Throughout this week, Tennis Channel will be in Cuba to document an unprecedented transformation of the country's National Tennis Center. It is the latest example of how tennis can be used to help change lives for the better. Throughout this week, we'll look back at some of the network's most notable efforts of giving back.
During the 2016 French Open, “with great help and great advice from the Tennis Channel,” then-U.S. Ambassador to France Jane Hartley and her team renovated dilapidated tennis courts in Aubervilliers, a small suburb on Paris’ outskirts.
“When Tennis Channel first came to Roland Garros, we said we want to try to give something back,” Tennis Channel President Ken Solomon said. “What would it mean to this neighborhood for us to actually bring private enterprise—the French government, the United States Embassy—all together to bring it back for the kids, in a place that now will be a center of this community?
"People are going to be able to spend time together, kids will grow up and share memories. And our friends at Babolat made sure every kid had their own new racquet.”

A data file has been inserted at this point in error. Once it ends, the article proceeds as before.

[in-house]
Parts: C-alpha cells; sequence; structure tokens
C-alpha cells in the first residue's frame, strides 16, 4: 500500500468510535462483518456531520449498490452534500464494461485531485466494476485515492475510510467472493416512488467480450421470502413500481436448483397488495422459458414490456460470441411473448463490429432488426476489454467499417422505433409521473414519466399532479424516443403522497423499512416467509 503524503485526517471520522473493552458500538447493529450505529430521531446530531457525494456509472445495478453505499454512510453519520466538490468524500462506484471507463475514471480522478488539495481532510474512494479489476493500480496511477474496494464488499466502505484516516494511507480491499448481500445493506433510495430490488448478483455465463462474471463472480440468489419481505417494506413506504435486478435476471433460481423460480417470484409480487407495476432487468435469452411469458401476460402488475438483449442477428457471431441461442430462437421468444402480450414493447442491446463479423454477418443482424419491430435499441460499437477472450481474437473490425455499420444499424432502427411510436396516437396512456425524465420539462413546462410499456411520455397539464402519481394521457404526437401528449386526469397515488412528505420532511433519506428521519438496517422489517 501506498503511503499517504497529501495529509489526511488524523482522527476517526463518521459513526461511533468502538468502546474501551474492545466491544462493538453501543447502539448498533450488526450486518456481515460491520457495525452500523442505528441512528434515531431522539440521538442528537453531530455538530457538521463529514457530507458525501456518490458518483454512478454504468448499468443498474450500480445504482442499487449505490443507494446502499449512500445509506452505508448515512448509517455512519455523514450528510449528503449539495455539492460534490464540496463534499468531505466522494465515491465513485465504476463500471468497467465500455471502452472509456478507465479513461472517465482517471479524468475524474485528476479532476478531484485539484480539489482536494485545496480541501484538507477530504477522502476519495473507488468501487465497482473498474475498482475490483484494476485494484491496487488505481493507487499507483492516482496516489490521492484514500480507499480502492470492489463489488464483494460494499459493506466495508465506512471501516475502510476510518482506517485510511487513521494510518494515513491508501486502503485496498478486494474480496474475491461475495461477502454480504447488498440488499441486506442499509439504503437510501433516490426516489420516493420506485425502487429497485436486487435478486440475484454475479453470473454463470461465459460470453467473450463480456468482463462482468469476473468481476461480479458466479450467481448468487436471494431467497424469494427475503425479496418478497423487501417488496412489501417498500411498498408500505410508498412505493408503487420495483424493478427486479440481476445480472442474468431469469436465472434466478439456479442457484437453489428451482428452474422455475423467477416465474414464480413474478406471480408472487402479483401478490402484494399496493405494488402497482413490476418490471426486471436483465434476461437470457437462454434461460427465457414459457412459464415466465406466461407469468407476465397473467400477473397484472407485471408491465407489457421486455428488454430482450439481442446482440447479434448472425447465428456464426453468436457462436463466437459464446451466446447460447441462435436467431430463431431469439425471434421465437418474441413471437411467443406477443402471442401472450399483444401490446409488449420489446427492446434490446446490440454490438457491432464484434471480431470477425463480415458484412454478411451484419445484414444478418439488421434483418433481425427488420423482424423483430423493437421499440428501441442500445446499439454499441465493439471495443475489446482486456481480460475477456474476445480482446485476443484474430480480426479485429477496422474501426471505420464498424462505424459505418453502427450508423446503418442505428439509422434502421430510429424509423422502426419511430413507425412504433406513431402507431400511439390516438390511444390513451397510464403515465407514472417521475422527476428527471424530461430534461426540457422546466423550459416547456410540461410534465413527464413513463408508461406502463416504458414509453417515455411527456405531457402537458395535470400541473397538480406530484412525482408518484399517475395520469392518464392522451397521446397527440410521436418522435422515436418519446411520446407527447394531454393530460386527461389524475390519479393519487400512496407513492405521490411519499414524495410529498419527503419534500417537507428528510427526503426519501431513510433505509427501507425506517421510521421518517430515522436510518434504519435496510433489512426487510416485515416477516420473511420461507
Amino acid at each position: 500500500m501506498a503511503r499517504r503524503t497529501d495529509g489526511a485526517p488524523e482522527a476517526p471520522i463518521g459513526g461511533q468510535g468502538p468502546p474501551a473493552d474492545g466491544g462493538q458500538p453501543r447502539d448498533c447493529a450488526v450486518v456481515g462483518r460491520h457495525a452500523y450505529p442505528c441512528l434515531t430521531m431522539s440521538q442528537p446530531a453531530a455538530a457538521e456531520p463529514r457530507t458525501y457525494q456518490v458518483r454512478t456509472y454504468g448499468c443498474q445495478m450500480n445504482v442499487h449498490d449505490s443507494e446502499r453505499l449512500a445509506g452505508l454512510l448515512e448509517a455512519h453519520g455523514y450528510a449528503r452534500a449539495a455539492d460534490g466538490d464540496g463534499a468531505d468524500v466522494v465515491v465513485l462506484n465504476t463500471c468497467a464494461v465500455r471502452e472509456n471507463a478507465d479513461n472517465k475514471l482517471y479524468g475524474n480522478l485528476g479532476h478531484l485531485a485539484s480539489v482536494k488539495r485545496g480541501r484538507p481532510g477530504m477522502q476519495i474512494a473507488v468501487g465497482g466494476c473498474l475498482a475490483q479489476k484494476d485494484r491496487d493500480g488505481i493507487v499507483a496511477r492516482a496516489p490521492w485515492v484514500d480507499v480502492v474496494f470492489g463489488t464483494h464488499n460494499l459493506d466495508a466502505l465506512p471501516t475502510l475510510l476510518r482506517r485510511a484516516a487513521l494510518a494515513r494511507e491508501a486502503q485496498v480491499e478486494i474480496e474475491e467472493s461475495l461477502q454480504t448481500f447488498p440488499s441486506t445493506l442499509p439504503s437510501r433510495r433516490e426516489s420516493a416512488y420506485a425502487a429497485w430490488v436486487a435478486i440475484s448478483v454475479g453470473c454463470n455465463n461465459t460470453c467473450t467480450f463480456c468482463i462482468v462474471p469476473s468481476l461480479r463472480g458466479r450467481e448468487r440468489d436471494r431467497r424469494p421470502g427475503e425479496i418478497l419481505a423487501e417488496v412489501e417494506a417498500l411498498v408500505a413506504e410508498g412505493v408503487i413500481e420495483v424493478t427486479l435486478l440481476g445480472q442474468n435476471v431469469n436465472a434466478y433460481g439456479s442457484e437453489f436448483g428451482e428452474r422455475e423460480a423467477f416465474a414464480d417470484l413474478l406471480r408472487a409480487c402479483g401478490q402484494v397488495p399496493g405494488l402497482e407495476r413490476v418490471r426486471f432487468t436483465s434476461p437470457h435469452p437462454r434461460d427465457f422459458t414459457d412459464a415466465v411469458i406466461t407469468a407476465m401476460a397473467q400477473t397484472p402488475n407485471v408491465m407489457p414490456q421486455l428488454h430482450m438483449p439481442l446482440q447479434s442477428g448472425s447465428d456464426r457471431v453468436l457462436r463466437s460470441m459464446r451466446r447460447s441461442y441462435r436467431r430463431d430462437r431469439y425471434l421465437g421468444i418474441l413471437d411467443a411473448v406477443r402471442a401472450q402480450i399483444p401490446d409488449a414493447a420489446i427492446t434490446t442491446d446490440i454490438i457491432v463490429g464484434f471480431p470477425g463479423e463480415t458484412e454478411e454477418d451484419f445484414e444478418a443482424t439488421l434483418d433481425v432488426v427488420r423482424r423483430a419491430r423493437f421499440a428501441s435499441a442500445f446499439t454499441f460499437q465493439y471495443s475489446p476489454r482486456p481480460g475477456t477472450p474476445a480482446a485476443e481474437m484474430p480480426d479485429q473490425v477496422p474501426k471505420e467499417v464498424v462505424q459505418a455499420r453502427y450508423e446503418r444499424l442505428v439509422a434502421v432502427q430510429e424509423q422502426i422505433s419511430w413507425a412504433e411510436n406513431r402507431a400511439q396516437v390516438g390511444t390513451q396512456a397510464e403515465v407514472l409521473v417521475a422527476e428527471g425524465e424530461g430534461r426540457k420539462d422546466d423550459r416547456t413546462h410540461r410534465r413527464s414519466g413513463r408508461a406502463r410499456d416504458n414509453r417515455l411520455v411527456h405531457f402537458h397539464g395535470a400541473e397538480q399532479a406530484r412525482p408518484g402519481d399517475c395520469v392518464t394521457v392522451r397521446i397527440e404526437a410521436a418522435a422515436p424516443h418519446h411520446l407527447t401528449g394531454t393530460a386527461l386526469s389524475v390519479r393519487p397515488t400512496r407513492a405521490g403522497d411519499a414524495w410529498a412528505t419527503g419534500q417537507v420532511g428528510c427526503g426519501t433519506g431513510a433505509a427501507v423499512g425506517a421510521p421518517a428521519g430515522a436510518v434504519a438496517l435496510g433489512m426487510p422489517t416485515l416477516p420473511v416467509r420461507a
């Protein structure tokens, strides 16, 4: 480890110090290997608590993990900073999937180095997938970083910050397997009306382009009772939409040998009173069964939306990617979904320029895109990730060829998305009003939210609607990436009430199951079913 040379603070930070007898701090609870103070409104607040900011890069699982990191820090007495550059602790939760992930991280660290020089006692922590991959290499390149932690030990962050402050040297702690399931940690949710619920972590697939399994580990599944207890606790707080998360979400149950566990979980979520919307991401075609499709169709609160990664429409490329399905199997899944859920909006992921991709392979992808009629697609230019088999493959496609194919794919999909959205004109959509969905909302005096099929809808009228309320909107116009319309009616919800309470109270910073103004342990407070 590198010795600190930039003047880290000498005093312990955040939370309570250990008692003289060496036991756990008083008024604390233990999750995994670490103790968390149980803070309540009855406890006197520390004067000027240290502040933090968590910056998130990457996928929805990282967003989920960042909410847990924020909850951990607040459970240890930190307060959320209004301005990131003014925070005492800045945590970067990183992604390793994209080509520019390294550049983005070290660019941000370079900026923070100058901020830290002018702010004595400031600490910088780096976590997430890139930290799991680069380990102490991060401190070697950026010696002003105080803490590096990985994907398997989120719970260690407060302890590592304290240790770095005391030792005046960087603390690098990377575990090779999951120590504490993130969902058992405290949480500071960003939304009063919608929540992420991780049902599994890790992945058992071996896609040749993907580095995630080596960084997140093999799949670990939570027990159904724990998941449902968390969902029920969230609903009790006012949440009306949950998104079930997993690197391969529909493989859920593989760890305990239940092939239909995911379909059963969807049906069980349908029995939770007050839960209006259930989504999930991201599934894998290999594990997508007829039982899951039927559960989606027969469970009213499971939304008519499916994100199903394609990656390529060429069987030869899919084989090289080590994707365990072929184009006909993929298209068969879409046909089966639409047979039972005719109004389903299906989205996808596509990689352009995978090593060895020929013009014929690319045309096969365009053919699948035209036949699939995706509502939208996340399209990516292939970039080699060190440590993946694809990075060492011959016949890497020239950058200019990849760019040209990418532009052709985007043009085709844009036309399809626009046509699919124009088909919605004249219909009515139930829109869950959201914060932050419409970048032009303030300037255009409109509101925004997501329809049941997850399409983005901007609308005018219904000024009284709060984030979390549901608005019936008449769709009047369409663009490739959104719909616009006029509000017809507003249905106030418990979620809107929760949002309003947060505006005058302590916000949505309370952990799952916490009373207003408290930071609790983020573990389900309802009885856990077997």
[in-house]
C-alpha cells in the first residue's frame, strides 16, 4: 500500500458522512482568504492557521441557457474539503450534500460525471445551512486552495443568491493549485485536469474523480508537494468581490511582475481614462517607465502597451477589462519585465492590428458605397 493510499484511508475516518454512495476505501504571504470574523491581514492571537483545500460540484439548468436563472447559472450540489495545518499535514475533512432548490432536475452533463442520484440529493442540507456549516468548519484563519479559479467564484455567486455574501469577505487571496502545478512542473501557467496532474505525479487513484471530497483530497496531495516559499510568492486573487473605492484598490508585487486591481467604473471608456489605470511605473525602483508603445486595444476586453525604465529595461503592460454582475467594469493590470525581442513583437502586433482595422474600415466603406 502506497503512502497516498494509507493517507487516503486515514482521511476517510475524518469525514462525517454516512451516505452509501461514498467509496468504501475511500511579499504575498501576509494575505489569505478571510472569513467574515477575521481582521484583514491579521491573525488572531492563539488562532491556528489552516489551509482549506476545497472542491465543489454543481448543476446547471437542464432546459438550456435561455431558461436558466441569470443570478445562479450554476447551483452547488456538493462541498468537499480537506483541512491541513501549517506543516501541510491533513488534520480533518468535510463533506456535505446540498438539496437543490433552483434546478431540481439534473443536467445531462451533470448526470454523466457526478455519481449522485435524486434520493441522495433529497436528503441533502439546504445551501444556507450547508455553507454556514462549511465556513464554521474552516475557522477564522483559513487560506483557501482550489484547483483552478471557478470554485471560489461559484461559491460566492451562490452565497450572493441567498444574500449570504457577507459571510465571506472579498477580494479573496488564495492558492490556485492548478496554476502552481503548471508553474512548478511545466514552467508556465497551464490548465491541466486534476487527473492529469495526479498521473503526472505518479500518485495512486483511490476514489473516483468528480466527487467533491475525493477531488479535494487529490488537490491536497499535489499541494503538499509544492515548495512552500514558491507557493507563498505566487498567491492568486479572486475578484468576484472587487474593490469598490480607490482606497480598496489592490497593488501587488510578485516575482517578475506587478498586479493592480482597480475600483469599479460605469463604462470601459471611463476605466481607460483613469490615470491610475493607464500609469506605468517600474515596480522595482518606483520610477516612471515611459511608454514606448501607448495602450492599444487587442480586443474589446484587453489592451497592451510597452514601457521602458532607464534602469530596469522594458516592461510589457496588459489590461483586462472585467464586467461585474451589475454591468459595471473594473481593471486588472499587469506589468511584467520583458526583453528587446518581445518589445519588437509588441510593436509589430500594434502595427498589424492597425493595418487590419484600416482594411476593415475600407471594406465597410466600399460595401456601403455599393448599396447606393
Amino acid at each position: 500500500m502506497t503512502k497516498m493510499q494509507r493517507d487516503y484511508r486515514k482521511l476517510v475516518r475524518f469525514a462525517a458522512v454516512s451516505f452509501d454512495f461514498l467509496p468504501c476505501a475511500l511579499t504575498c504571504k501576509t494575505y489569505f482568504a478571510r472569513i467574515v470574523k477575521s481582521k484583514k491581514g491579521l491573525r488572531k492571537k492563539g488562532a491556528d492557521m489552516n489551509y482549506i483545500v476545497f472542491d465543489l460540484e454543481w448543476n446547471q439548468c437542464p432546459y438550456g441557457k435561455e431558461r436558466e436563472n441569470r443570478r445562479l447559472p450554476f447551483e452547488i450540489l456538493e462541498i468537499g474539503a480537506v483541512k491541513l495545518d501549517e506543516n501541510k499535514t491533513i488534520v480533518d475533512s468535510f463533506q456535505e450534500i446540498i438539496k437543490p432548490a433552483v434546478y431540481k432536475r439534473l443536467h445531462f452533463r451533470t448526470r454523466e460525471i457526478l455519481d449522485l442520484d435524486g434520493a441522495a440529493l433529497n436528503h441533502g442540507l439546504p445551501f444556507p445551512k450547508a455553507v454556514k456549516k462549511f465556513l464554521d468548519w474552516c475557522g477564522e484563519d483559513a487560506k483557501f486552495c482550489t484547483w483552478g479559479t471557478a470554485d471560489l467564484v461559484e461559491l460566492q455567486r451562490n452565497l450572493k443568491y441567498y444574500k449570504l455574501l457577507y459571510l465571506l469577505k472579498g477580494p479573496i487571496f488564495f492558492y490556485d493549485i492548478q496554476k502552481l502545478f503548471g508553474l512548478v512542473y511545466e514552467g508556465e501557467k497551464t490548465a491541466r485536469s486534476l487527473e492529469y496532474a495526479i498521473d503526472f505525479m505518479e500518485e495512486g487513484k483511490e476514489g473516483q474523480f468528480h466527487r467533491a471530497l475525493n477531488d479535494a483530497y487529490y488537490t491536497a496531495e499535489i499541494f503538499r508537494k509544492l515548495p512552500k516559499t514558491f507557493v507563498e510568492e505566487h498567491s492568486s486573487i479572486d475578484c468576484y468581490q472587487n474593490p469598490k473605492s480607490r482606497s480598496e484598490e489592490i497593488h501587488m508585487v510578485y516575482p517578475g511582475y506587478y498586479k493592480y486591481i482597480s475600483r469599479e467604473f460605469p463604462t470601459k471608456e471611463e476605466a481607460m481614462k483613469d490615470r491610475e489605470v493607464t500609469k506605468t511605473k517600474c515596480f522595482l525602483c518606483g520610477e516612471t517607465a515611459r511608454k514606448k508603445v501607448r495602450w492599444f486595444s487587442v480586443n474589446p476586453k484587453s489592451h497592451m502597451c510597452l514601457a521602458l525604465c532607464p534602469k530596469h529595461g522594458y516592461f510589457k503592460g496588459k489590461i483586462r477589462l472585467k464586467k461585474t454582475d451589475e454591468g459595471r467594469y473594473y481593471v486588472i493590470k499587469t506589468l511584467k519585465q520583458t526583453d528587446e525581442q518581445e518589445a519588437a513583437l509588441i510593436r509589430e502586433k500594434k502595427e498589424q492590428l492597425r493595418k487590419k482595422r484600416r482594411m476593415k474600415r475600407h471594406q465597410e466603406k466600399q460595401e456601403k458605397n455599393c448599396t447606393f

This initiative marked the first time in 25 years that a sports facility was refurbished or built in Aubervilliers.
The children at the CMA Tennis Club of Aubervilliers took part in a workshop with Tennis Channel commentators and former Grand Slam champions Martina Navratilova and Tracy Austin, and Babolat—a longtime partner of the network’s—donated racquets to the young players.
This wasn’t the first time that the Tennis Channel made a difference in the lives of children in France. Back in 2010, during Roland Garros, the network partnered with Dunlop to donate tennis equipment to kids in Bondy.